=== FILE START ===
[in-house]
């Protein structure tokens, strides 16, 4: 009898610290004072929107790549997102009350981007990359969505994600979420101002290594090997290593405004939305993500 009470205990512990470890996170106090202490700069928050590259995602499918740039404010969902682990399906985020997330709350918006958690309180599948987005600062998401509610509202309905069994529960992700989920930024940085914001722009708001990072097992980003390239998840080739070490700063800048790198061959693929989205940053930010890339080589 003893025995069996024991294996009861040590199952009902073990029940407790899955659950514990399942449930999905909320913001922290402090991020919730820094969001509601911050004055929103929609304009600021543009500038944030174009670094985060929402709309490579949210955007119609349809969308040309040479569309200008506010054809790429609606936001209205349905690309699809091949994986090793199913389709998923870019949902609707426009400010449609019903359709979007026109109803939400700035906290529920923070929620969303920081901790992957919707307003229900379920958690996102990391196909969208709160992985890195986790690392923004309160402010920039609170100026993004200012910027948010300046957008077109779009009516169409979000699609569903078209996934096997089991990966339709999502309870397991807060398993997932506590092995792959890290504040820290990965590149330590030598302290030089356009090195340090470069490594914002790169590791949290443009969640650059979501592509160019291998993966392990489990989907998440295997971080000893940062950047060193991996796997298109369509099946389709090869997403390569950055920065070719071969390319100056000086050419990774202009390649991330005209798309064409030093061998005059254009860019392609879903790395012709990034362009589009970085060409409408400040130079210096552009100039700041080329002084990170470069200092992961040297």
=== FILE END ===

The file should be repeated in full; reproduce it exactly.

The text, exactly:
[in-house]
């Protein structure tokens, strides 16, 4: 009898610290004072929107790549997102009350981007990359969505994600979420101002290594090997290593405004939305993500 009470205990512990470890996170106090202490700069928050590259995602499918740039404010969902682990399906985020997330709350918006958690309180599948987005600062998401509610509202309905069994529960992700989920930024940085914001722009708001990072097992980003390239998840080739070490700063800048790198061959693929989205940053930010890339080589 003893025995069996024991294996009861040590199952009902073990029940407790899955659950514990399942449930999905909320913001922290402090991020919730820094969001509601911050004055929103929609304009600021543009500038944030174009670094985060929402709309490579949210955007119609349809969308040309040479569309200008506010054809790429609606936001209205349905690309699809091949994986090793199913389709998923870019949902609707426009400010449609019903359709979007026109109803939400700035906290529920923070929620969303920081901790992957919707307003229900379920958690996102990391196909969208709160992985890195986790690392923004309160402010920039609170100026993004200012910027948010300046957008077109779009009516169409979000699609569903078209996934096997089991990966339709999502309870397991807060398993997932506590092995792959890290504040820290990965590149330590030598302290030089356009090195340090470069490594914002790169590791949290443009969640650059979501592509160019291998993966392990489990989907998440295997971080000893940062950047060193991996796997298109369509099946389709090869997403390569950055920065070719071969390319100056000086050419990774202009390649991330005209798309064409030093061998005059254009860019392609879903790395012709990034362009589009970085060409409408400040130079210096552009100039700041080329002084990170470069200092992961040297």